GORDON PARSONS enjoys the delights of a Shakespeare comedy
Twelfth Night Royal Shakespeare Theatre, Stratford-upon-Avon 4/5
“WHAT country, friend, is this?” asks the shipwrecked Viola at the opening of Shakespeare’s Twelfth Night.
The answer provided by Christopher Luscombe’s joyous production is one of sheer delight.
Designer Simon Higlett’s set captures the colours and languorous warmth of a Wildean fin-de-siecle, where Nicholas Bishop’s Duke Orsino, with his Indian servants, indulges his aesthetic affectations in his pre-Raphaelite studio which in a moment can magically mutate into a Victorian railway station or a classical garden.
When Dinita Gohil’s Viola, transformed into an attractively androgynous Cesario, joins Orsino’s staff, the knowing glances of her companions signal that it won’t be long before her master’s interests are aroused.
Meanwhile, she is given the task of wooing Kara Tointon’s resistant Lady Olivia on his behalf.
She too is equally entranced by this seductively innocent youth and so the threesome game of love develops, only to be resolved by the rabbit-from-the-hat introduction of a twin brother, Sebastan.
With Viola emerging from her Cesario role, all would seem well. But Luscombe introduces the nice irony of both Orsino and Olivia not being as sure of this happy ending as they might have wished.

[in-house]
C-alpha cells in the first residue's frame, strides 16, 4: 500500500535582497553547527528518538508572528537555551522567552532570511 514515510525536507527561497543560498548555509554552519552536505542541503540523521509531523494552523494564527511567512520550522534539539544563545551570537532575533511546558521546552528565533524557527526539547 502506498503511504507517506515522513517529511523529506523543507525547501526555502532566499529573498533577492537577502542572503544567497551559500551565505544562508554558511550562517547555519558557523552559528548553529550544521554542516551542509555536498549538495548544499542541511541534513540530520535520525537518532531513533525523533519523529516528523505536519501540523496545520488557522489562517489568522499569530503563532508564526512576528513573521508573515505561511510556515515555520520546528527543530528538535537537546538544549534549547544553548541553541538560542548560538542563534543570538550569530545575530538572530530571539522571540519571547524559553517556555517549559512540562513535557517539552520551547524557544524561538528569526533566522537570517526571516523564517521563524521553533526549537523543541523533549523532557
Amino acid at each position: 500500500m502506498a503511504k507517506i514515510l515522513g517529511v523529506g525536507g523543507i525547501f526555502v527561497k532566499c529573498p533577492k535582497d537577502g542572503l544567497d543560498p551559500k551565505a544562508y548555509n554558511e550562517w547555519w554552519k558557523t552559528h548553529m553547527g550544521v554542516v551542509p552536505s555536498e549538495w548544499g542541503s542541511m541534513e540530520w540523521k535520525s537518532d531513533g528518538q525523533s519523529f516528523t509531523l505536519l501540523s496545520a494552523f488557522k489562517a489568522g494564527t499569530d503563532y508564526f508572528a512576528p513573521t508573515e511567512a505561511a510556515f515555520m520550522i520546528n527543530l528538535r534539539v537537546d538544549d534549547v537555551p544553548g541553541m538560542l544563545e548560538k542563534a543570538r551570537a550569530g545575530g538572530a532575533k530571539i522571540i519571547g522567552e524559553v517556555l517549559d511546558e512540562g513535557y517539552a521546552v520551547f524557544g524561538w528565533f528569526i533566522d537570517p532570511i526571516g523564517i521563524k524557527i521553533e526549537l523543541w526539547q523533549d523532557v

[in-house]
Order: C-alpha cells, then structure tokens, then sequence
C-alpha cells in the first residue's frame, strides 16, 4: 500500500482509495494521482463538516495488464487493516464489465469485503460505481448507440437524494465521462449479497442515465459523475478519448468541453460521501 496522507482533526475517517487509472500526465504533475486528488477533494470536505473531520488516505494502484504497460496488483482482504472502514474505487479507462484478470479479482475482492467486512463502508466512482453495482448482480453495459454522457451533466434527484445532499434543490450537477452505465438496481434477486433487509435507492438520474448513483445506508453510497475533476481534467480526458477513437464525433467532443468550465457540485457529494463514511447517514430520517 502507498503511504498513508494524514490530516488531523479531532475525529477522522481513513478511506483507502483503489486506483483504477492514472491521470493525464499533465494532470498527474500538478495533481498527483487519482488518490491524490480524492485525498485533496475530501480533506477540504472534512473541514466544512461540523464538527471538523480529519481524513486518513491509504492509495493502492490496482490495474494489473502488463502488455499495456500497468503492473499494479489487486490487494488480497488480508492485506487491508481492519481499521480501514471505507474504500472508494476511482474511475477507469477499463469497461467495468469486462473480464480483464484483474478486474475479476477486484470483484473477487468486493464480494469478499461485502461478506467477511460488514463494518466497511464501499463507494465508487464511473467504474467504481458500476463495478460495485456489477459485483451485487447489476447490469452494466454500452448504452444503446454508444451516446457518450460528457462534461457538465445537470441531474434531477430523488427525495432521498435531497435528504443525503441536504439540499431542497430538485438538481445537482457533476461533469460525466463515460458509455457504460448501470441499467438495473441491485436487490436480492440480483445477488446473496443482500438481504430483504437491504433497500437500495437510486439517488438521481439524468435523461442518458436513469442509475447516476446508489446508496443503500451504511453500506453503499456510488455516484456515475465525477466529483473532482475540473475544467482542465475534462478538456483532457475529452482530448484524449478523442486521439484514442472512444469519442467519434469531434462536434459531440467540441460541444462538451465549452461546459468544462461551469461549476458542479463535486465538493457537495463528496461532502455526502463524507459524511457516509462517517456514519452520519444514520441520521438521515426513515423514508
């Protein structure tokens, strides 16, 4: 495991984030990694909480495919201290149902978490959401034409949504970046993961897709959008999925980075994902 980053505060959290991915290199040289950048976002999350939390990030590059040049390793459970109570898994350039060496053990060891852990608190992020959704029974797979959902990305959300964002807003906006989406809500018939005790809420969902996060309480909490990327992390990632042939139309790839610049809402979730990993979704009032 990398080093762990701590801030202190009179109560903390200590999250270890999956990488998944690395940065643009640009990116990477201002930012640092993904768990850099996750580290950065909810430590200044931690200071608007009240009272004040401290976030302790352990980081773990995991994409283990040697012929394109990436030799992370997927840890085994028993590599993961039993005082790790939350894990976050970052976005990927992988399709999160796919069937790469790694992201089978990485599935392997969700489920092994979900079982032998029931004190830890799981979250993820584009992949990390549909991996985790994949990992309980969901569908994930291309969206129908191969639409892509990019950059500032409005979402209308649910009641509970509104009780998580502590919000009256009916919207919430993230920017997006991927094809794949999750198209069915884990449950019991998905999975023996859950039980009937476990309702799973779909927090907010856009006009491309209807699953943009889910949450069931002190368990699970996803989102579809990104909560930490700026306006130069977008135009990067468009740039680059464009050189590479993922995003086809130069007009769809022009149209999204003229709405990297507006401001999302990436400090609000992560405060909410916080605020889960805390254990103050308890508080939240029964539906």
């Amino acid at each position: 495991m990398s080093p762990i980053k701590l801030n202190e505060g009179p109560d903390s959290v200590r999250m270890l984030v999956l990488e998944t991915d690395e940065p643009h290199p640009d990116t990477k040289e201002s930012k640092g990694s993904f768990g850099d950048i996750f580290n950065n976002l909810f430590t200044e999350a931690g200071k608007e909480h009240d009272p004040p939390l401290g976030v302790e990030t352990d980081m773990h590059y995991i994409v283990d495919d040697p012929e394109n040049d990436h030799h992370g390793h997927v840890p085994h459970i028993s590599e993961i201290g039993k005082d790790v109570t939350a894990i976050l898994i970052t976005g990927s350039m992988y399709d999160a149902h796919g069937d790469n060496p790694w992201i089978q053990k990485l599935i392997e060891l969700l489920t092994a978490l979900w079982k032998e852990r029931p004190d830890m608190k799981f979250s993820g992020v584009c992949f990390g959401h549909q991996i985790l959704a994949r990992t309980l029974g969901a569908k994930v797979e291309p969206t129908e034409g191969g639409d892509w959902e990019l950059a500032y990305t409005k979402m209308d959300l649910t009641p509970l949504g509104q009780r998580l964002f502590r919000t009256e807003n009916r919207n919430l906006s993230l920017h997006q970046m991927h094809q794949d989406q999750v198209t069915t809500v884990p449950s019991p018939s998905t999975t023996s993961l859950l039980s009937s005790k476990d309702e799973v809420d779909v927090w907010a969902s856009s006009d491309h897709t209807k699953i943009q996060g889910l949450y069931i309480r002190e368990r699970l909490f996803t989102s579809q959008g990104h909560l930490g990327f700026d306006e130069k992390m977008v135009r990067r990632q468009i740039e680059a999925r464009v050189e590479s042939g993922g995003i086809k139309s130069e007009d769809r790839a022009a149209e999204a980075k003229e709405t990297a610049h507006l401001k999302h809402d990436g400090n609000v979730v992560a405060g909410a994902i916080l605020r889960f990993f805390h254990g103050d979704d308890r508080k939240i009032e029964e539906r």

The comic byplay of John Hodgkinson’s farting Sir Toby Belch and his hapless stooge, Michael Cochrane’s Sir Andrew Aguecheek, is as always the ballast of Shakespeare’s perennially popular comedy.
That’s none more so than when, at key moments of possible discovery, they hide behind classical statuary and provide missing limbs or decorously hide the naughty bits.
Those tricks dupe Olivia’s overbearing butler Malvolio, brilliantly played by Adrian Edmondson, whose austere self-regard breaks into manic capering delight in the induced belief that his mistress loves him.
Throughout, Luscombe punctuates the action with music-hall song and dance routines while Nigel Hess’s music catchingly echoes Gilbert and Sullivan’s Savoy operas.
There can be no definitive production of any Shakespeare play and, if Luscombe sacrifices much of the lyricism of the text, he amply compensates by extracting every luminous iota of its comic potential.
Maybe that is what our overcast times require. Runs until February 24, box office: rsc.org.uk